If you're just trying to check if a string is a whole number (no decimal places), regex is a good way to go. Other methods such as isNaN are too complicated for something so simple.

function isNumeric(value) {
    return /^\d+$/.test(value);

console.log(isNumeric('abcd'));         // false
console.log(isNumeric('123a'));         // false
console.log(isNumeric('1'));            // true
console.log(isNumeric('1234567890'));   // true
console.log(isNumeric(1234));           // true
console.log(isNumeric('123.4'));        // false
console.log(isNumeric(''));             // false
console.log(isNumeric(undefined));      // false
console.log(isNumeric(null));           // false
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console.log(isNumeric('-1')); –  yongnan Nov 13 '14 at 1:02
console.log(isNumeric('2e2')); –  Gael Mar 2 at 15:27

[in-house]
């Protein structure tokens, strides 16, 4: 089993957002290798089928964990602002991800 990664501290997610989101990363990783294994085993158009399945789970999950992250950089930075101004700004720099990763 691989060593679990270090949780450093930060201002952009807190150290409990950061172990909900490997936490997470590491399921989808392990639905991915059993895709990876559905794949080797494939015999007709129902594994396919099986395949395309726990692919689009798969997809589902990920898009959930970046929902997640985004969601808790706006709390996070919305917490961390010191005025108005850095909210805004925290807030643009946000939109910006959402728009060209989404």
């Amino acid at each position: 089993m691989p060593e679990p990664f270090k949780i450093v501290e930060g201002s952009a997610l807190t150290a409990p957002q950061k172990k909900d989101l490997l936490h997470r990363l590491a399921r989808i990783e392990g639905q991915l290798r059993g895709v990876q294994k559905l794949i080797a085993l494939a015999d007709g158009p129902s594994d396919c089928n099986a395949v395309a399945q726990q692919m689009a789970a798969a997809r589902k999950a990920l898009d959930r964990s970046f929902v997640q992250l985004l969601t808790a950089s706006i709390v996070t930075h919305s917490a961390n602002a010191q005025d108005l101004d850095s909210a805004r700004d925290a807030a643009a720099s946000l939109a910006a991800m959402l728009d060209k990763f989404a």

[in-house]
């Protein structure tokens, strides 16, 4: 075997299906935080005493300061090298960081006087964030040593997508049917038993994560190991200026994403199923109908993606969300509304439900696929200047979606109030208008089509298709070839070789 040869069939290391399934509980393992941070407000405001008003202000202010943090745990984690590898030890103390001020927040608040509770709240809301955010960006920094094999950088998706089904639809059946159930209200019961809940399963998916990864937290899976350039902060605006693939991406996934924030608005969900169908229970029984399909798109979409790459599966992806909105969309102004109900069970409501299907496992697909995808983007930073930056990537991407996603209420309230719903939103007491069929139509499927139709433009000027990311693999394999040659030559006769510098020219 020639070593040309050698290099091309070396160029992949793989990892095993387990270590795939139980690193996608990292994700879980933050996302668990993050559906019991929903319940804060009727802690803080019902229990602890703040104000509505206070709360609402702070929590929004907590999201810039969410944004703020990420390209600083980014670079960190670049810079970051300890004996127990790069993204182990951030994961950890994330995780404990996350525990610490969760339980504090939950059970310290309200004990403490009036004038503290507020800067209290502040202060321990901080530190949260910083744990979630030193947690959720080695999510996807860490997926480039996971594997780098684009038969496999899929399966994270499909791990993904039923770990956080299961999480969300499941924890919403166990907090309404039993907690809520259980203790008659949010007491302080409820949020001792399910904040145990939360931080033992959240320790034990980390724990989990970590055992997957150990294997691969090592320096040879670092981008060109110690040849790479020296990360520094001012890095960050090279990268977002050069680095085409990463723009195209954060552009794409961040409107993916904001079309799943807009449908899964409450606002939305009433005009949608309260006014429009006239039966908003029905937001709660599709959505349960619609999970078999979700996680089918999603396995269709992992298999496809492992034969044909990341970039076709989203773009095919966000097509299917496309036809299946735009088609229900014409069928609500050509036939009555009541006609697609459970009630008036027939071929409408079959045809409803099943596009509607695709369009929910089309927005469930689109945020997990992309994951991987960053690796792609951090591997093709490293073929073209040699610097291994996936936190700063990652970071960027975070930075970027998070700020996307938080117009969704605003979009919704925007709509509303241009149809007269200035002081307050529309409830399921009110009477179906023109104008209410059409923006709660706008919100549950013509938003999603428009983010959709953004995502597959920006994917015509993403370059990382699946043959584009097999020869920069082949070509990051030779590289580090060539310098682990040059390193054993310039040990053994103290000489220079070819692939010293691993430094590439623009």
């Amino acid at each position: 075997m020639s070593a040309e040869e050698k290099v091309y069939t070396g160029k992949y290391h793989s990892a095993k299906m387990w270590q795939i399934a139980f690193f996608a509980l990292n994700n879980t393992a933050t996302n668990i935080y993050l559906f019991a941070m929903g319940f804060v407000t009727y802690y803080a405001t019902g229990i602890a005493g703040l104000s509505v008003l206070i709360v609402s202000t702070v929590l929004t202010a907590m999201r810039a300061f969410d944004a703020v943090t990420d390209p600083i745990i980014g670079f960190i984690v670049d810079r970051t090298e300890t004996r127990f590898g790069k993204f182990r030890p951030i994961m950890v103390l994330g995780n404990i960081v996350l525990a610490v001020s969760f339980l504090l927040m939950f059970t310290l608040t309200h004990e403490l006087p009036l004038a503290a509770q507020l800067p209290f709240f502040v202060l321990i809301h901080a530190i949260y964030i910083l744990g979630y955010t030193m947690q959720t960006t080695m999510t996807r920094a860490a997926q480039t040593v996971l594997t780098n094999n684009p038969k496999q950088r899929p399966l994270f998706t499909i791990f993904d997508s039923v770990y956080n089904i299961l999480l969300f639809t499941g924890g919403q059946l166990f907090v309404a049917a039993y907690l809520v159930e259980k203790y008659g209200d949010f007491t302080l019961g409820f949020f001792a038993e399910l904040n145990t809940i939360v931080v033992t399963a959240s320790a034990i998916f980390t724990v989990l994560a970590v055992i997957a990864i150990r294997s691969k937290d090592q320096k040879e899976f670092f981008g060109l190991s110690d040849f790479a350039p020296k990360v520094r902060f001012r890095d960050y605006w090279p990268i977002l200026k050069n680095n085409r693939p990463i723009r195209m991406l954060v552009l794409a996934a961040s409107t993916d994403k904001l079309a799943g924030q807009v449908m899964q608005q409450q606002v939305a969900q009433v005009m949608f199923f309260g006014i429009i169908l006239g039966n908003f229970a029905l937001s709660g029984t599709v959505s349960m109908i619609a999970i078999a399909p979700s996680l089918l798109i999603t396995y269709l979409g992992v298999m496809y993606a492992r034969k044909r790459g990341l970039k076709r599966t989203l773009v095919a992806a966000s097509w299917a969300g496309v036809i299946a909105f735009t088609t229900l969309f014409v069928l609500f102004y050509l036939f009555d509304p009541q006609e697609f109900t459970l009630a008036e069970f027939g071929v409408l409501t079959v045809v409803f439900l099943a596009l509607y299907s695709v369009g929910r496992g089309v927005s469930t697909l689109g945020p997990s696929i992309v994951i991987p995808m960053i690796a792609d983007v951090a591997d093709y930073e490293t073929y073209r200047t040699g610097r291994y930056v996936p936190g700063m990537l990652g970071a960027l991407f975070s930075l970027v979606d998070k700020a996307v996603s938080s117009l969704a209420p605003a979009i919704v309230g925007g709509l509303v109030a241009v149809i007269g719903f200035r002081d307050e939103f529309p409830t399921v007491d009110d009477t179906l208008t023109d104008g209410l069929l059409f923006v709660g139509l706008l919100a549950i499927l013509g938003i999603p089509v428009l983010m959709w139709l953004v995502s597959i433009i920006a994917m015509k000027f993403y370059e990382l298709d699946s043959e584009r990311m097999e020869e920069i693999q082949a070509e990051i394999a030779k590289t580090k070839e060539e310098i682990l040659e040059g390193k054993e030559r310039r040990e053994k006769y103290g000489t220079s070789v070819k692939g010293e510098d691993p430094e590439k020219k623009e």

parseInt(), but be aware that this function is a bit different in the sense that it for example returns 100 for parseInt("100px").

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And 11 for parseInt(09). –  djechlin Jun 25 '13 at 22:43
because you need to use paraseInt(09, 10) –  Gavin Jun 27 '14 at 17:21


isNaN(num) // returns true if the variable does NOT contain a valid number

is not entirely true if you need to check for leading/trailing spaces - for example when a certain quantity of digits is required, and you need to get, say, '1111' and not ' 111' or '111 ' for perhaps a PIN input.

Better to use:

var num = /^\d+$/.test(num)
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Old question, but there are several points missing in the given answers.

Scientific notation.

!isNaN('1e+30') is true, however in most of the cases when people ask for numbers, they do not want to match things like 1e+30.